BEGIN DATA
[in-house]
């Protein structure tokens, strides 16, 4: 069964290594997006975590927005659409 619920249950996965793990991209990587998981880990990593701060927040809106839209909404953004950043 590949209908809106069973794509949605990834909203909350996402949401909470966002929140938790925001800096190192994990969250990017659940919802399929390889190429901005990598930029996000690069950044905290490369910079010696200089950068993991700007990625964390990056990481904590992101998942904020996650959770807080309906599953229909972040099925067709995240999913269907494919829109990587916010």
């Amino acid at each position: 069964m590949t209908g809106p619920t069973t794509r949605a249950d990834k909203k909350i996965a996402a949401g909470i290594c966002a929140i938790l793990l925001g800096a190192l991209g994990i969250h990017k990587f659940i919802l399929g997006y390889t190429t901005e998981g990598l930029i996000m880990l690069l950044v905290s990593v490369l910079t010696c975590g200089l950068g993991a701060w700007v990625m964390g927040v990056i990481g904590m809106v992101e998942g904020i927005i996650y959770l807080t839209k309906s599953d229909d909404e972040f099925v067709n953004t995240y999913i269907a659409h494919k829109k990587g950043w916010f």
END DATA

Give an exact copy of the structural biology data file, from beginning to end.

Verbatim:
[in-house]
């Protein structure tokens, strides 16, 4: 069964290594997006975590927005659409 619920249950996965793990991209990587998981880990990593701060927040809106839209909404953004950043 590949209908809106069973794509949605990834909203909350996402949401909470966002929140938790925001800096190192994990969250990017659940919802399929390889190429901005990598930029996000690069950044905290490369910079010696200089950068993991700007990625964390990056990481904590992101998942904020996650959770807080309906599953229909972040099925067709995240999913269907494919829109990587916010």
């Amino acid at each position: 069964m590949t209908g809106p619920t069973t794509r949605a249950d990834k909203k909350i996965a996402a949401g909470i290594c966002a929140i938790l793990l925001g800096a190192l991209g994990i969250h990017k990587f659940i919802l399929g997006y390889t190429t901005e998981g990598l930029i996000m880990l690069l950044v905290s990593v490369l910079t010696c975590g200089l950068g993991a701060w700007v990625m964390g927040v990056i990481g904590m809106v992101e998942g904020i927005i996650y959770l807080t839209k309906s599953d229909d909404e972040f099925v067709n953004t995240y999913i269907a659409h494919k829109k990587g950043w916010f």